Heroic Ipswich teenagers rapidly expand school foodbank as demand soars
- Credit: Jo Ward and Charlotte Campbell
Heroic Ipswich teenagers have rapidly expanded a school foodbank they set up during the coronavirus crisis, saying: "A lot more people are finding it harder to survive."
Alicia, whose surname we have agreed not to use, set up the foodbank at Northgate High School during the first Covid-19 lockdown last year, because: "I thought I needed to do something to help the community.
"Things were so uncertain and it was not great for anyone who was on the furlough scheme.
"Not everyone was coping and I thought Northgate needed to do something."
After posting on social media to plead for donations and offer support to those in need, the foodbank began by helping a handful of families.
But as the country was plunged into a second national lockdown in November, Alicia said there was a "surging" demand - with approximately 20 families receiving support at its peak.
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The foodbank grew so much that Alicia recruited fellow 15-year-old Northgate student Violet to support her efforts, with Sainsbury's and other firms donating hundreds of pounds of goods.
"We were taking up two rooms because we had so much food," Alicia said.
Alicia and Violet's caring efforts have impressed so many people that they have been nominated for the Suffolk HOPE Awards, a scheme run by Suffolk police with Suffolk County Council and others to celebrate the contribution of young people.
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Alicia said she "couldn't be prouder" of the efforts Northgate has made, saying: "Collectively, with the support of some staff, we have been able to establish something that people can turn to as some reassurance during these times of difficulty.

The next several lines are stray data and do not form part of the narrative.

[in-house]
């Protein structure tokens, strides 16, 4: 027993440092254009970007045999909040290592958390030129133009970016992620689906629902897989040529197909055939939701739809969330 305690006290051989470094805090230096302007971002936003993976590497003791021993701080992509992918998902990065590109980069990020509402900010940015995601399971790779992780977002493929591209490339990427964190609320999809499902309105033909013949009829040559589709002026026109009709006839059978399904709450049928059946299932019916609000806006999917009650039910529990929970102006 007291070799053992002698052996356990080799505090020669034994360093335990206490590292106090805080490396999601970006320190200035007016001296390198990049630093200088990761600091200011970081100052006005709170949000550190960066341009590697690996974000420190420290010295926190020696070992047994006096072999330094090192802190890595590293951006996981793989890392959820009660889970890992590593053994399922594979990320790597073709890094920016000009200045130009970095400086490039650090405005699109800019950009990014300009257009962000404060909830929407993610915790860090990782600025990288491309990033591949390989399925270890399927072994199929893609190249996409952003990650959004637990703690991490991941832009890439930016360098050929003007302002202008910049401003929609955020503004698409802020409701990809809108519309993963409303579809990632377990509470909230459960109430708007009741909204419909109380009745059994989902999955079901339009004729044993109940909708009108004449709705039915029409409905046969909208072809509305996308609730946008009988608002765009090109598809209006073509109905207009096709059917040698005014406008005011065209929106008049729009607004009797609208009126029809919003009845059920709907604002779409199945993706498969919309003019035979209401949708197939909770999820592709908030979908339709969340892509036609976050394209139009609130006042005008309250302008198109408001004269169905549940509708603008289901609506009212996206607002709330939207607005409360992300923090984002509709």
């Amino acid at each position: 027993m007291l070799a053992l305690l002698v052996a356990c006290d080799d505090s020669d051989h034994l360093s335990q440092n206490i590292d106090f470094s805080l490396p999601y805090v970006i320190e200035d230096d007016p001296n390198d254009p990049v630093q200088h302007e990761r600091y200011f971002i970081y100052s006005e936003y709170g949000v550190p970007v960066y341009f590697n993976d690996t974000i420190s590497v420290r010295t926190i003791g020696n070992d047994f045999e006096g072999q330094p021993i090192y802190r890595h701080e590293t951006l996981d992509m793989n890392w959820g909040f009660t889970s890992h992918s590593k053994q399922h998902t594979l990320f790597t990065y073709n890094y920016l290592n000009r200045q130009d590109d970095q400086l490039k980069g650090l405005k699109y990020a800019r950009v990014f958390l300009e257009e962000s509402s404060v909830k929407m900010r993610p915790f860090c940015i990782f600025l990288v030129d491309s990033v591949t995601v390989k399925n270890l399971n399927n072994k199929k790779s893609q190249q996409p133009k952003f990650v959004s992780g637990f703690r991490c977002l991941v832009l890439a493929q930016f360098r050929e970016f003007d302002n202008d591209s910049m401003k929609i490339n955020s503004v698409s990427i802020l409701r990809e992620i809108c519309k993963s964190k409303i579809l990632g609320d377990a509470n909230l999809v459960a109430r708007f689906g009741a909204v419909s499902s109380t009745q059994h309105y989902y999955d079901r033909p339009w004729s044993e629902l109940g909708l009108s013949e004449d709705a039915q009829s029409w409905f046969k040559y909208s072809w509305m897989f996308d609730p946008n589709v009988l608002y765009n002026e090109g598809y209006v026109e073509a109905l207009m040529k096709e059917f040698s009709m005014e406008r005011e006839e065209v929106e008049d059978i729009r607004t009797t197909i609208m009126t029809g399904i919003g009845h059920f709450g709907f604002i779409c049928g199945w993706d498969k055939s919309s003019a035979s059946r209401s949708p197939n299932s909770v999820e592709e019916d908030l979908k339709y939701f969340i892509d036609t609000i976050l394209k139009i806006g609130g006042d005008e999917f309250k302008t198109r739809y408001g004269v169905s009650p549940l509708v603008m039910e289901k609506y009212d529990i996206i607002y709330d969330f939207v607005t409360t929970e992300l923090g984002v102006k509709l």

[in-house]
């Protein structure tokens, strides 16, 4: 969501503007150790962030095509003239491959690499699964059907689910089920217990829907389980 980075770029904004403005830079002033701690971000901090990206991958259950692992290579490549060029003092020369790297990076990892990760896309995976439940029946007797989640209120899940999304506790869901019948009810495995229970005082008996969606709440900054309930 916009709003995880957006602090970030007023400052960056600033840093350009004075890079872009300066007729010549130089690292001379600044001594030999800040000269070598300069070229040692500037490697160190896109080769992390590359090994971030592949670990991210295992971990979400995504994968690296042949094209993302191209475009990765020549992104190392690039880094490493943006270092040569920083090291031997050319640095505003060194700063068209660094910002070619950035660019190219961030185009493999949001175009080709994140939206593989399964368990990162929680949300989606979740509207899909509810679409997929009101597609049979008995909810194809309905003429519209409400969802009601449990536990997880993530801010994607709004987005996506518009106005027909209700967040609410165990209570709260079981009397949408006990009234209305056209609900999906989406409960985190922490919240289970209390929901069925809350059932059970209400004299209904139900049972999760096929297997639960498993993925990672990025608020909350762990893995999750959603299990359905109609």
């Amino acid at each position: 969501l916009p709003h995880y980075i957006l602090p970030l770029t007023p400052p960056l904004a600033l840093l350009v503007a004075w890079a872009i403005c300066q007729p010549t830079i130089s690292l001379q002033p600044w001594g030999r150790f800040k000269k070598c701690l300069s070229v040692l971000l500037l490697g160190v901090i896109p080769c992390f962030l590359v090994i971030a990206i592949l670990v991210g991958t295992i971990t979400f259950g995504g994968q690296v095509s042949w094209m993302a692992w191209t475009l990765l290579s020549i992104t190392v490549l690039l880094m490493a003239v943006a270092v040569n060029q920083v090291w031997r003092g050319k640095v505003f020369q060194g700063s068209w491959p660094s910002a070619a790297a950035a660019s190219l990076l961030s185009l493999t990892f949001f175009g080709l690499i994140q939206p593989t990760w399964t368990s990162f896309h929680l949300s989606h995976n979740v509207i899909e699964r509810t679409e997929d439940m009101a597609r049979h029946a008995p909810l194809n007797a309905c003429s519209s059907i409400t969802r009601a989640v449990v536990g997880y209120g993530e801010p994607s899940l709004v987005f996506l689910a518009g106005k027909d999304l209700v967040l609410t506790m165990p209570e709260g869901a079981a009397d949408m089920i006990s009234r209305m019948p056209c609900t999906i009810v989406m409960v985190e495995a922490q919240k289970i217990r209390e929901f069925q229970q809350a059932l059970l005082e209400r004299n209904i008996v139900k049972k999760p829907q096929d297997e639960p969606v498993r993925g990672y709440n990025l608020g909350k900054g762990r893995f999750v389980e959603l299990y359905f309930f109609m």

"The awe that I feel when I realise the impact of the foodbank is overwhelming."
However, she said it was sad to see people facing growing financial hardship during the crisis.
"It was upsetting to see how many people actually needed our help," Alicia said.
"A lot more people were losing their jobs and finding it harder to survive.
"People are still in need now. If you've been in need for so long, you're not just going to stop being in need all of a sudden."
Other foodbanks across the county saw similar spikes in demand, with the number of families relying on emergency food parcels shooting up by over 700% in some areas.
Maureen Reynel, founder of Families in Need (FIND) - where Alicia also volunteered during the summer holidays - said: "I have distributed over 8,000 food parcels in Ipswich since last year. It is just crazy.
"I can see it getting worse and it will be a long time before it gets better."
Other Ipswich schools have also set up similar schemes, with Copleston High School and the Raedwald Trust joining forces to give emergency food to families through its community shelf scheme.
Northgate High School headteacher Rowena Mackie praised Alicia's "initiative, hard work and determination" and said she had "recognised we could make a positive impact on our community".
People can request help from Northgate's foodbank by emailing the Sidegate Lane school at firstname.lastname@example.org
Nominations for the HOPE Awards are open until Friday, May 7.
People are urged to nominate any young person aged between 11 and 18 who has gone above and beyond during the difficulties of the past year, as well as shown resilience, determination and teamworking.
Insp Becky Kidd-Stanton, from Suffolk Constabulary, said: “The impact of individual acts of kindness, demonstrating respect for others and working as part of a team, should not be under estimated.
“Alongside academic progress, it is important to recognise these skills and attributes that young people often have in abundance."
To nominate a young person, fill in an application form here.